Article Date: 4/1/2004

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Business Lessons from the Road
What can you learn about small business from the back of a cab?
FROM THE EXECUTIVE EDITOR, Jim Thomas

Sometimes you find inspiration in unexpected places. Recently I met Harry, who at 68 years old loves his job so much that he works anywhere from 12 to 18 hours a day. Harry isn't a doctor, lawyer, CEO or artist. He makes a good living driving a cab. During the 20-minute ride from the airport to the hotel, he revealed some of the secrets of his success to me.

Establish a rapport

Harry starts each trip by welcoming the customer with a sincere smile, an introduction and a firm handshake. "It's simple stuff, but most guys don't do it," he explains.

Once in the cab, he takes time to educate the customer. "I tell them how long it'll take to get to their destination and I let them know I'll get them there quickly and safely," he says. "I tell them about detours, traffic or anything that might affect service. I don't want them surprised, I want them confident in my abilities."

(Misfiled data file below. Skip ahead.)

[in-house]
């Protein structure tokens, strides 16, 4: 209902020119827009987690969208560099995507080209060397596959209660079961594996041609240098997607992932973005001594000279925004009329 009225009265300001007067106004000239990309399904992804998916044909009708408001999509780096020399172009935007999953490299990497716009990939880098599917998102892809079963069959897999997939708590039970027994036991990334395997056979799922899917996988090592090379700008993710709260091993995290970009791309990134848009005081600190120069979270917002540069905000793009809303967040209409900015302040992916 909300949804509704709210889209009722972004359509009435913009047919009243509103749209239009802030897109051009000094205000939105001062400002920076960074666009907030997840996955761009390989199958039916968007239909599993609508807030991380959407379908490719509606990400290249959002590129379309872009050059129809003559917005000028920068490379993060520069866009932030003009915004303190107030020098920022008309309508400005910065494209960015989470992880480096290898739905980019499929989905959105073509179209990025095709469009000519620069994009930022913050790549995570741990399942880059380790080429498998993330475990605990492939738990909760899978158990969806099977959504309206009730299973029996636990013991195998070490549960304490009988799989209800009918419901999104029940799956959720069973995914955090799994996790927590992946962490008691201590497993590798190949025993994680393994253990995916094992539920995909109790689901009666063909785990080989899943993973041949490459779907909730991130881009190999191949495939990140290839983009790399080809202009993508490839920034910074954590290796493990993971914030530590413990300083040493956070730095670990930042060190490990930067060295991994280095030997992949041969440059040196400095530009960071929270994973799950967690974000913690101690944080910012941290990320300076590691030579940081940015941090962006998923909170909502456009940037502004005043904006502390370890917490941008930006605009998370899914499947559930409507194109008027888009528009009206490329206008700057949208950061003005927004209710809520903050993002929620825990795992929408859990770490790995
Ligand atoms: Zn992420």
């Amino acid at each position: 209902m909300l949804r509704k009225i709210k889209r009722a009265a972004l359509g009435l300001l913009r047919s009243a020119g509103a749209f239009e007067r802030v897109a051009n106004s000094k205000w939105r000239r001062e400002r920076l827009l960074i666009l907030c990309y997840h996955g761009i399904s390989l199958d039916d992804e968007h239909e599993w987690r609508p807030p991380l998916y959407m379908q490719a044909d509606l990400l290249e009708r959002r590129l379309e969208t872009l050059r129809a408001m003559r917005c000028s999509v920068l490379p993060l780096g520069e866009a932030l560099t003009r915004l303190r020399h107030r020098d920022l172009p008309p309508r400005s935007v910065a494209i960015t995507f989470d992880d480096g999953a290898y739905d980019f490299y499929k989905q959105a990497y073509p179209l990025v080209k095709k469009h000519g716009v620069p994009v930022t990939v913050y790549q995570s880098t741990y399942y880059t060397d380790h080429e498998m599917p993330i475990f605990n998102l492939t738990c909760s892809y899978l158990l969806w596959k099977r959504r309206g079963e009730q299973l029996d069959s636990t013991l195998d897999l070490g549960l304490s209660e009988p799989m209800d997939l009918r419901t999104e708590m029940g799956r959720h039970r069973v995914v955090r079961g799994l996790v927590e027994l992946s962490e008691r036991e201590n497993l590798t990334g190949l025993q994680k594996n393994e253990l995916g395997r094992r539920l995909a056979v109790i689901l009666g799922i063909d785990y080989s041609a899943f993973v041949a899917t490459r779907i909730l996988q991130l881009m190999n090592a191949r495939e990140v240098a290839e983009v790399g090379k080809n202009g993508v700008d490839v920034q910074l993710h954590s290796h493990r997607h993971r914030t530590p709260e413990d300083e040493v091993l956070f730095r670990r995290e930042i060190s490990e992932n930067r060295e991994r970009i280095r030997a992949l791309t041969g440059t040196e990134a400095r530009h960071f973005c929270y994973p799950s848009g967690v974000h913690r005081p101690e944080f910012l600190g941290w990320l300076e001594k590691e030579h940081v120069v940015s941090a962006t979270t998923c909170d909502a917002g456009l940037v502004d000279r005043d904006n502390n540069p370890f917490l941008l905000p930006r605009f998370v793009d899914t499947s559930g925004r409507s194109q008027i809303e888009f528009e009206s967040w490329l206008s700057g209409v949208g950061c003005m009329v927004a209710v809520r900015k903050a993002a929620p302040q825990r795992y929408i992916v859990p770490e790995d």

Turn losses into gains

Harry started his business as a delivery service. "I knew many people had difficulty getting to the store, so I decided to shop for them," he says. "But soon customers wanted me to use coupons or match low prices. That takes time that no one was willing to pay for. I lost money.

"I found that customers would be happy to pick out their own groceries. So I thought, why not just offer dependable transportation?"

Though the local environment is competitive, Harry found that the $20 round trips to the supermarket soon became $110 round trips to the airport.

Leverage equipment

In many cities it's unusual to find a cab that's clean, well maintained and comfortable. Harry's is the exception. "Many customers just want a quiet ride, so the only thing they notice is the condition of the cab," he says. "This clean, roomy van separates me from the average taxi service."

The investment pays off

"If you plan to drive a customer only once, then equipment, courtesy and service don't matter," Harry says. "But I ask for referrals and repeat business, which pay better and make it easier to schedule my time. I need to give people reasons to come back."

(One of his referrals led to a profitable specialty: driving those who are convicted of DUIs.)

How did Harry learn to build his business? "In this business I meet everyone from company presidents to bell hops. They all have something to teach. So I keep my eyes and ears open all the time."

 


Optometric Management, Issue: April 2004